Yesterday, as part of Game Informer’s month-long trickle of Destiny news ahead of the release of The Taken King, they released a video that focused on some of the changes coming to storytelling in the expansion. The theme of the video is “a hundred little things,” and as Bungie’s Luke Smith and Mark Noseworthy explain, that encompasses a bunch of smaller changes to Destiny to make story better in the game.
Story has been perhaps my longest-running frustration with Destiny since day one. As an avid sci-fi enthusiast both in gaming and elsewhere, Destiny’s almost entirely empty plot has left me unsatisfied for the better part of a year.
If I’m being entirely honest, I wasn’t terribly moved by many of the changes mentioned in the video. Destiny has huge storytelling problems, not minor ones, and I think it needs more than small or obvious fixes to pull itself out of that pit. So while showing the name of who is talking during a given voiceover is useful, that’s more common sense than really anything else. The same with say, using the enormous stable of actors they have at their disposal like Nathan Fillion and Gina Torres in actual cutscenes. I’m sorry, but I just can’t consider the idea of two characters actually talking to each other as some sort of storytelling revolution, yet sadly in Destiny, that’s what it feels like.
But there is at least one minor change I thought was kind of neat, the ability of your Ghost to scan objects in the environment and feed you bits of Nolan North-voiced lore that way. It’s a cool feature that reminds me of the current best storytelling mechanism in the Destiny universe, Grimoire cards.
Grimoire cards are bits of lore that players unlock by playing the game or performing various feats like killing a certain boss or finding dead Ghosts littered around the map. The long-running theory has been that they were written in relative haste as Bungie pulled out pieces of the vanilla game’s story in the year or two ahead of launch, a theory I am inclined to believe given the fractured state of the story currently in the game.
With that said, whoever was brought into the game to write them did a hell of a job. Far and away, they’re more interesting than any story element in the game itself. And yet, the biggest problem with the Grimoire cards is their inaccessibility to players. First, you have to unlock them, which can be a tedious process in and of itself, and it leaves many stories they tell unfinished if you don’t find them all. Secondly, they can’t be accessed in the game at all. You have to read them on Bungie’s website, their app, or a third party collection site. As such, I would amazed if more than 20% of players have read more than 10 Grimoire Cards since launch. I am also willing to bet that very, very few have actually read them all.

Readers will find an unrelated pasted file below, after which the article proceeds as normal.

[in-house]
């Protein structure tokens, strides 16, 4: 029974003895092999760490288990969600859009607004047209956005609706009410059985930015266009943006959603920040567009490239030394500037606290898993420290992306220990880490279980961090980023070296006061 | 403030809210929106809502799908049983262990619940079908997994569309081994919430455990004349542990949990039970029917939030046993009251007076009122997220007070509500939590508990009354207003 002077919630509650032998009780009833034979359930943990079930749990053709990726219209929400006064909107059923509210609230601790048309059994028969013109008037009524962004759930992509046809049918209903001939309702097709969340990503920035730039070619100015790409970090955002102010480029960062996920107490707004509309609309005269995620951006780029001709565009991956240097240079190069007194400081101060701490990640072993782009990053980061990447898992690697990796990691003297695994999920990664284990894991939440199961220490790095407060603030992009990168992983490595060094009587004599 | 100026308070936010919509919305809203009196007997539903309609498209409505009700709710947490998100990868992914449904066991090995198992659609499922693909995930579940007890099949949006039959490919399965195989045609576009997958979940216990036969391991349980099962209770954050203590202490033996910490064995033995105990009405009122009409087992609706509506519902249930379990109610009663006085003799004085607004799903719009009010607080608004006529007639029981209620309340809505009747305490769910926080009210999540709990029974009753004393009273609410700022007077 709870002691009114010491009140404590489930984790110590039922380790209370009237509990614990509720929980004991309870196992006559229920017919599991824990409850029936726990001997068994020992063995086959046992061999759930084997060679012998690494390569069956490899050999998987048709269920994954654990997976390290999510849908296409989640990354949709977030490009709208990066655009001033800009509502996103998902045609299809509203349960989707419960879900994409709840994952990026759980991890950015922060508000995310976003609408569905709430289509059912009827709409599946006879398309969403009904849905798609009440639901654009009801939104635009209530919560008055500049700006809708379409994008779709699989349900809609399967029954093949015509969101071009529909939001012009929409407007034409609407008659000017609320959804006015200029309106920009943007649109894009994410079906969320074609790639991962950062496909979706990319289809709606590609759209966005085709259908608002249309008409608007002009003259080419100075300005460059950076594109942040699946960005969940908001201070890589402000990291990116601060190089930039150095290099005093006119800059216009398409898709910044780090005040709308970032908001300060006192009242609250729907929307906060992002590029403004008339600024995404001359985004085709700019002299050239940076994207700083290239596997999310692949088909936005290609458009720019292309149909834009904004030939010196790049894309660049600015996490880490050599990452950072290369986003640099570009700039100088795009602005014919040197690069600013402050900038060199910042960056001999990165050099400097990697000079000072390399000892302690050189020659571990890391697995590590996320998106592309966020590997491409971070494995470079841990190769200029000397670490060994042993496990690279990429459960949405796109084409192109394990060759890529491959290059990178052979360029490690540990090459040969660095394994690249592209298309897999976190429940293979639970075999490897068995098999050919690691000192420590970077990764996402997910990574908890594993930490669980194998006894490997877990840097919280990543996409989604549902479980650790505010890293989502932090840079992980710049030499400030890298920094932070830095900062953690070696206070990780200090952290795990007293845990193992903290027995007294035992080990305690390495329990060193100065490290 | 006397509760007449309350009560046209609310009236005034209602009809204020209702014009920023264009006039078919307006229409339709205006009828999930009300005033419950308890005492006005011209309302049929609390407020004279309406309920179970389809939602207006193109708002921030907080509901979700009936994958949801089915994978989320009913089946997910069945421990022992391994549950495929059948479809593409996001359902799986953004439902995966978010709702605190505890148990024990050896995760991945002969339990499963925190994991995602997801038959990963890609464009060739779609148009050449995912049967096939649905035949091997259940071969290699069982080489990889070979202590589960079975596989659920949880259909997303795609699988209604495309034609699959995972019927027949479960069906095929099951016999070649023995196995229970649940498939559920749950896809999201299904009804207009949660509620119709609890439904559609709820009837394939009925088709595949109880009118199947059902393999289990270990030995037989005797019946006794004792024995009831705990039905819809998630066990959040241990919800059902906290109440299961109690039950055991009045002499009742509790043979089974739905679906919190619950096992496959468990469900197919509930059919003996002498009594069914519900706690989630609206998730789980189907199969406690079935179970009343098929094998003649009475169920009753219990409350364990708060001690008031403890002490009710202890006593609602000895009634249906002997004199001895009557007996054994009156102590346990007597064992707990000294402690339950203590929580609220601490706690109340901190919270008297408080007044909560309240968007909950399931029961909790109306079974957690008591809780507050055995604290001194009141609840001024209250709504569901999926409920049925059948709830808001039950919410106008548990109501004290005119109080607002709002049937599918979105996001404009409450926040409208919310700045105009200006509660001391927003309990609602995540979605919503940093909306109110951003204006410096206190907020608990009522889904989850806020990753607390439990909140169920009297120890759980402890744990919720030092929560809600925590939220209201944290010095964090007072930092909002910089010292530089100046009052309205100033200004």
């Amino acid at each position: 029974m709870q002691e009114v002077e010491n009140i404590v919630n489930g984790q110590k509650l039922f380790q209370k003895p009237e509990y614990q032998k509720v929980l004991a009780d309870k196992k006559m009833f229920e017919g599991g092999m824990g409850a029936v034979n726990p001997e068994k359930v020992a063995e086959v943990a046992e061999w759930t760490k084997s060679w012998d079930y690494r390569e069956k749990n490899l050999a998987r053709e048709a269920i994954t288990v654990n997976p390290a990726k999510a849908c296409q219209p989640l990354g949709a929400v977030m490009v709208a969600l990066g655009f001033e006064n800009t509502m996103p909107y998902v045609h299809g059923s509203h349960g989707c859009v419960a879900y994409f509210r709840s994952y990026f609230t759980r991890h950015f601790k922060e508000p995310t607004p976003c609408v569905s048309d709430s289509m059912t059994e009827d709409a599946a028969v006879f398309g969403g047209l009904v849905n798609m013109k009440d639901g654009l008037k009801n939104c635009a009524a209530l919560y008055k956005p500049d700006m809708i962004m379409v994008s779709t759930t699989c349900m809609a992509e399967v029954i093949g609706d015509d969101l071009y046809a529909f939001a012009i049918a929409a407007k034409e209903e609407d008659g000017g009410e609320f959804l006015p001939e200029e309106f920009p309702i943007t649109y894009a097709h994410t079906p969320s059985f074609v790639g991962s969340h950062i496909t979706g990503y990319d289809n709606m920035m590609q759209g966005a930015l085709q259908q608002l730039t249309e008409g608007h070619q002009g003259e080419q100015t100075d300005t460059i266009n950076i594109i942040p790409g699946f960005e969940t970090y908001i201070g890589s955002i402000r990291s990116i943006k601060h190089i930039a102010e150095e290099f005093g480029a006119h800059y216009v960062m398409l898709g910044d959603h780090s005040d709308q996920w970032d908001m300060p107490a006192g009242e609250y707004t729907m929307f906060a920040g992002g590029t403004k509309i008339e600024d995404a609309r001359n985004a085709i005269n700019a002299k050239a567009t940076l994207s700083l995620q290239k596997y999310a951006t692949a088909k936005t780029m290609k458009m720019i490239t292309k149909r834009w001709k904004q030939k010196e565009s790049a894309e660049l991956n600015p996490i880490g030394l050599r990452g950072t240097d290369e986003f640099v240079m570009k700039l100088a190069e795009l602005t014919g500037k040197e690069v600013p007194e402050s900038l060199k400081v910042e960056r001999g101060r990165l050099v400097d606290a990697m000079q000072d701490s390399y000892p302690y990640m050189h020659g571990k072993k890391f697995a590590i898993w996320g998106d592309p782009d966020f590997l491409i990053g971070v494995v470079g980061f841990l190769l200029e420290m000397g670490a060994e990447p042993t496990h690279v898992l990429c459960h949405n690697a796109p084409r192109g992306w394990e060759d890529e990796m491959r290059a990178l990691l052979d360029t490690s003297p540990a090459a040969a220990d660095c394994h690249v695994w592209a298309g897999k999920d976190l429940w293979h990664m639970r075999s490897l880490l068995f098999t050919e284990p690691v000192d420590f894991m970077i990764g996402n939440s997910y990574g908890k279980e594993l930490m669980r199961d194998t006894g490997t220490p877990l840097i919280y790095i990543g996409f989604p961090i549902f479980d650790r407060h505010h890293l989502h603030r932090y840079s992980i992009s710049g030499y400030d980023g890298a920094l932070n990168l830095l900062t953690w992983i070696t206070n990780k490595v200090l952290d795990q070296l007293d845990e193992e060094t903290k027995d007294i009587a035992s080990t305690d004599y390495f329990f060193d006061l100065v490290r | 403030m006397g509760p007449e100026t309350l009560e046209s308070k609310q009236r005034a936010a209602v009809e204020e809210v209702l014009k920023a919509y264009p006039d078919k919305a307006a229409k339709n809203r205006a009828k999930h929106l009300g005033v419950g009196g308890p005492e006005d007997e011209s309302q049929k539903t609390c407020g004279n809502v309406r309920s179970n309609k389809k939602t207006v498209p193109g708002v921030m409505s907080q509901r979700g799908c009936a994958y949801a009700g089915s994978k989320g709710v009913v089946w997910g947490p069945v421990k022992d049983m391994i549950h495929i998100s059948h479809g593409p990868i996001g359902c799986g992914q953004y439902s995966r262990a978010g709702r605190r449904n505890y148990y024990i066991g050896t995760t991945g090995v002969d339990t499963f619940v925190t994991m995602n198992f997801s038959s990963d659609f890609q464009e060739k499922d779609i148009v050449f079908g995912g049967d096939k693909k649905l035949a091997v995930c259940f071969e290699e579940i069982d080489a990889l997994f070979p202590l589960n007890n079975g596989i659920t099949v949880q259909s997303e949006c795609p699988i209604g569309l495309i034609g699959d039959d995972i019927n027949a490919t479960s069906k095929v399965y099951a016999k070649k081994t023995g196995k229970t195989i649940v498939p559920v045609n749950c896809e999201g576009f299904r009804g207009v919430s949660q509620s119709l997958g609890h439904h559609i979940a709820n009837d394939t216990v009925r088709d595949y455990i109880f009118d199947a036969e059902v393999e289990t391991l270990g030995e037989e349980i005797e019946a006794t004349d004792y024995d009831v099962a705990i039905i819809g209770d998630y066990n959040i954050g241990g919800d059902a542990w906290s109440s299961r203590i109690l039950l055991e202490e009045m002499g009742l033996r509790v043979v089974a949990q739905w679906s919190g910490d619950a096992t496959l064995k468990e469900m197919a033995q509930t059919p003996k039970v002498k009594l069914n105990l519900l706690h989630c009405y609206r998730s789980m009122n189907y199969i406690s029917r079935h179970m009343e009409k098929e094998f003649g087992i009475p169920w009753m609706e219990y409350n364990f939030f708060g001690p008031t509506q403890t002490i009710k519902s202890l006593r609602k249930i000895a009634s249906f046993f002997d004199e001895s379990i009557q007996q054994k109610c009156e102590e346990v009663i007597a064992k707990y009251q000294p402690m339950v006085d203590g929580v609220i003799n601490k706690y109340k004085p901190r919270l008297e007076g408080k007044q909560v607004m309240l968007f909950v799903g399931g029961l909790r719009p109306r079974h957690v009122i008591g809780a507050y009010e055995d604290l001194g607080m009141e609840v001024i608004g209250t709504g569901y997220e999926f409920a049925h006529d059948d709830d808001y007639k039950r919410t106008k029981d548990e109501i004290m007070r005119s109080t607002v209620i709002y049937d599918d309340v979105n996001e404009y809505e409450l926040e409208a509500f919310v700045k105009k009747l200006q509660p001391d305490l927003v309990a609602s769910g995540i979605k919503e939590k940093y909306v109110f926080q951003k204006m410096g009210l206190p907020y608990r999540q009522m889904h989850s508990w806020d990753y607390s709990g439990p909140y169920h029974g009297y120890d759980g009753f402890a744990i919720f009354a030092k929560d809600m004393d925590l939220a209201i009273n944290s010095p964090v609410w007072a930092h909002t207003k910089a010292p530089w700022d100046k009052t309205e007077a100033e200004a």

But I have.
To do so, I did not go on some giant pain-in-the-ass hunt to unlock them all. Rather, I just read them all in order on Destiny-Grimoire.info. Maybe there are better sites, but I liked this one because it just listed them all on one page and I could just through them scroll endlessly. Ninety minutes later, and it was like I’d read a short collection of short stories. Rather good short stories, in some cases.
The Grimoire paints a picture of Destiny as a vibrant, interesting, dark, mysterious universe, something rarely conveyed in the game itself, if ever. I’ll cite a few examples so you can get some idea of what I’m talking about. Here’s a short snipped about the possible origins of the Exo, one of the game’s races, an idea never even remotely discussed in the game itself.
“Why does a war machine have emotions? Why should a war machine have awareness? These are not useful traits on the battlefield. Don’t flatter yourself. They are not useful. So why should the Exo mind mimic the human architecture so closely.
You know what I smell on you? I smell the stink of anthropocentrism. I think you think that there’s only one way to think. That’s why the Exo mind is so human, you presume. Because all higher thought converges.
My friend, you should meet the Vex. There is nothing human in them.